The opinion of the court was delivered by: George H. WU United States District Judge
Plaintiff is a state detainee at the West Valley Detention Center in San Bernardino, California (the "WVDC"), who is accused of violating California criminal law. Plaintiff filed this pro se civil rights action on January 26, 2009, against San Bernardino Sheriff Deputies K. Lewis, Mondragon, and Grizzle, and against WVDC Psychotherapist Christina Wooder. The Complaint does not indicate whether the Defendants are sued in their individual and/or official capacities.
SUMMARY OF PLAINTIFF'S ALLEGATIONS
Plaintiff asserts three claims. In Counts 1 and 2, Plaintiff alleges that Defendant Wooder voluntarily disclosed assertedly privileged information that Plaintiff had provided to Defendant Wooder concerning his mental condition. Plaintiff alleges that this information was used to reclassify him as "assaultive," and to move him to a housing unit where he is locked down 23.5 hours per day and fed sometimes only twice per day. Plaintiff further alleges he has been denied medication that he has requested to treat his alleged mental illness. Plaintiff alleges that these actions have subjected Plaintiff to cruel and unusual punishment based on his mental disability, in asserted violation of his Eighth Amendment rights (Complaint, pp. 3-4).
In Count 3, Plaintiff alleges that Defendants Lewis, Mondragon and Grizzle used excessive force by slamming Plaintiff on his bunk, twisting Plaintiff's left arm causing injury, choking Plaintiff, and twisting Plaintiff's leg. Plaintiff alleges that the deputies then dragged him out of his cell and threw him on the floor. Plaintiff claims he received a busted lip and minor bruising to his left arm and face. Plaintiff also claims he required an x-ray of his injured arm, but that no x-ray was performed (Complaint, p. 5).
Plaintiff alleges that he filed a grievance with the San Bernardino County Sheriff's Department, but that no action was taken beyond blaming the incident on the San Bernardino Police Department (Complaint, p. 6). The Complaint does not include a prayer for relief or indicate what redress Plaintiff is seeking.
As Plaintiff is a prisoner proceeding on a civil rights complaint naming governmental defendants and addressing conditions in a correctional facility, the Court must screen the Complaint prior to ordering service on the Defendants, identify cognizable claims, and dismiss any claims that fail to state a claim upon which relief may be granted. See 28 U.S.C. § 1915A ("prisoner" complaints against government defendants by detained persons accused of crimes); 42 U.S.C. § 1997e(c) (complaints regarding "prison" conditions by a prisoner confined in any jail, prison, or other correctional facility); see also Barren v. Harrington, 152 F.3d 1193, 1194 (9th Cir. 1998), cert. denied, 525 U.S. 1154 (1999) ("The statutory authority is clear: 'the court shall dismiss at any time if the court determines that. . . the action or appeal. . . fails to state claim on which relief may be granted.'") (emphasis in original, citing 28 U.S.C. § 1915(e)(2)(B)(ii)).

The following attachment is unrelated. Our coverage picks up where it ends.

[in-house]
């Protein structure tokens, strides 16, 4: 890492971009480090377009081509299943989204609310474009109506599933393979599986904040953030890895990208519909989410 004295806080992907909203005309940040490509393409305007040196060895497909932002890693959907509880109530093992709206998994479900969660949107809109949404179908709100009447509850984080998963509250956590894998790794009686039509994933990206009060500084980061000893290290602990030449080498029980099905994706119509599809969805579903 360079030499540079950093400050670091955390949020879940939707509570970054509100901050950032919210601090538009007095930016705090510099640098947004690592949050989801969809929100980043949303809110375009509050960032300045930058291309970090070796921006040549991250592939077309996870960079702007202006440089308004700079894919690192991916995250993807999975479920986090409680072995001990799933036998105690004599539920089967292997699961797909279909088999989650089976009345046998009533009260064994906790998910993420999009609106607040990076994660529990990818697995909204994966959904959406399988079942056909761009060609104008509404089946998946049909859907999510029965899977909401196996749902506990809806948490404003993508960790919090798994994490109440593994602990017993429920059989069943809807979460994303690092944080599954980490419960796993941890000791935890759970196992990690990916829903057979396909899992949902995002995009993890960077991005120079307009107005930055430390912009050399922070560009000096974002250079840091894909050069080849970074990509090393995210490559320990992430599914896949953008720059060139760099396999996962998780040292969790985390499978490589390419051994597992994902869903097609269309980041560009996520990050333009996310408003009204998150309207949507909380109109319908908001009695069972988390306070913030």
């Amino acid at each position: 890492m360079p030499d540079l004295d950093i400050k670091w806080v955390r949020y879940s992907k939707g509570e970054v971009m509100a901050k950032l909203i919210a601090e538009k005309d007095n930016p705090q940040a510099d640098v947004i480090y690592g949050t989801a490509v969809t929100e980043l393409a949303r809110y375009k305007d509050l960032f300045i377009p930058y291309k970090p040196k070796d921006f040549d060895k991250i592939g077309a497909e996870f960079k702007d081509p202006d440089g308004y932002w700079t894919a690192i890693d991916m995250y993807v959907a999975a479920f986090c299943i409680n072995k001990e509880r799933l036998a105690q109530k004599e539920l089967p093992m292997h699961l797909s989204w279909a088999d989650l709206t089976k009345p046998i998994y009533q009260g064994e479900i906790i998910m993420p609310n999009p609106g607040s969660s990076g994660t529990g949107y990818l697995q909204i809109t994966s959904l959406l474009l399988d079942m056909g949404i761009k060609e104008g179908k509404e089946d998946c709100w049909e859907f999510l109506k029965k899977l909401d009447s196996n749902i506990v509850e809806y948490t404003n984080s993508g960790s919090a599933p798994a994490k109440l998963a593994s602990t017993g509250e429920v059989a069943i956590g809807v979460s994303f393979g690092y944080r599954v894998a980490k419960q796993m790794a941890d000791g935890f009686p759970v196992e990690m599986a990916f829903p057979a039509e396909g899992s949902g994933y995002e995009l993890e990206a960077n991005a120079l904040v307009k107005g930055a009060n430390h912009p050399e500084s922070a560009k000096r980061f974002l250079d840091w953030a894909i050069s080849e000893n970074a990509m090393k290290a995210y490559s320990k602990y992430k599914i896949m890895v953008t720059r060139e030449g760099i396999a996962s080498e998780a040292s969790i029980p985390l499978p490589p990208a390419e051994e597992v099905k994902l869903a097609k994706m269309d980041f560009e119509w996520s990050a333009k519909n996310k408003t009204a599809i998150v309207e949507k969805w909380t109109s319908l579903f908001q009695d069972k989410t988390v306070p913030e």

When a plaintiff appears pro se, the court construes the pleadings liberally to afford the plaintiff the benefit of any doubt. Karim-Panahi v. Los Angeles Police Dept., 839 F.2d 621, 623 (9th Cir. 1988). Giving Plaintiff the benefit of any doubt, the Complaint in this action appears deficient for the following reasons.
I. The Complaint Fails to Identify the Capacity in Which Each Defendant is Being Sued and Fails to Specify the Relief Sought from the Defendants
Under Rule 8(a) of the Federal Rules of Civil Procedure, a complaint must contain, inter alia: (1) "a short and plain statement of the claim showing that the pleader is entitled to relief"; and (2) "a demand for the relief sought, which may include relief in the alternative or different types of relief." "Each allegation must be simple, concise, and direct." Fed. R. Civ. P. 8(d)(1). "Experience teaches that, unless cases are pled clearly and precisely, issues are not joined, discovery is not controlled, the trial court's docket becomes unmanageable, the litigants suffer, and society loses confidence in the court's ability to administer justice." Bautista v. Los Angeles County, 216 F.3d 837, 841 (9th Cir. 2000) (citations and quotations omitted).
As noted above, the Complaint does not clearly identify the capacity in which each Defendant is being sued on each of Plaintiff's claims, and does not specify the relief Plaintiff seeks. A complaint is subject to dismissal if "one cannot determine from the complaint who is being sued, for what relief, and on what theory, with enough detail to guide discovery." McHenry v. Renne, 84 F.3d 1172, 1178 (9th Cir. 1996). Accordingly, the Complaint should be dismissed for failure to comply with Rule 8(a).*fn1
II. Plaintiff, as a Pretrial Detainee, Has No Eighth Amendment Claim Concerning His Inmate Classification and Housing; Any Claim Plaintiff May Assert is ...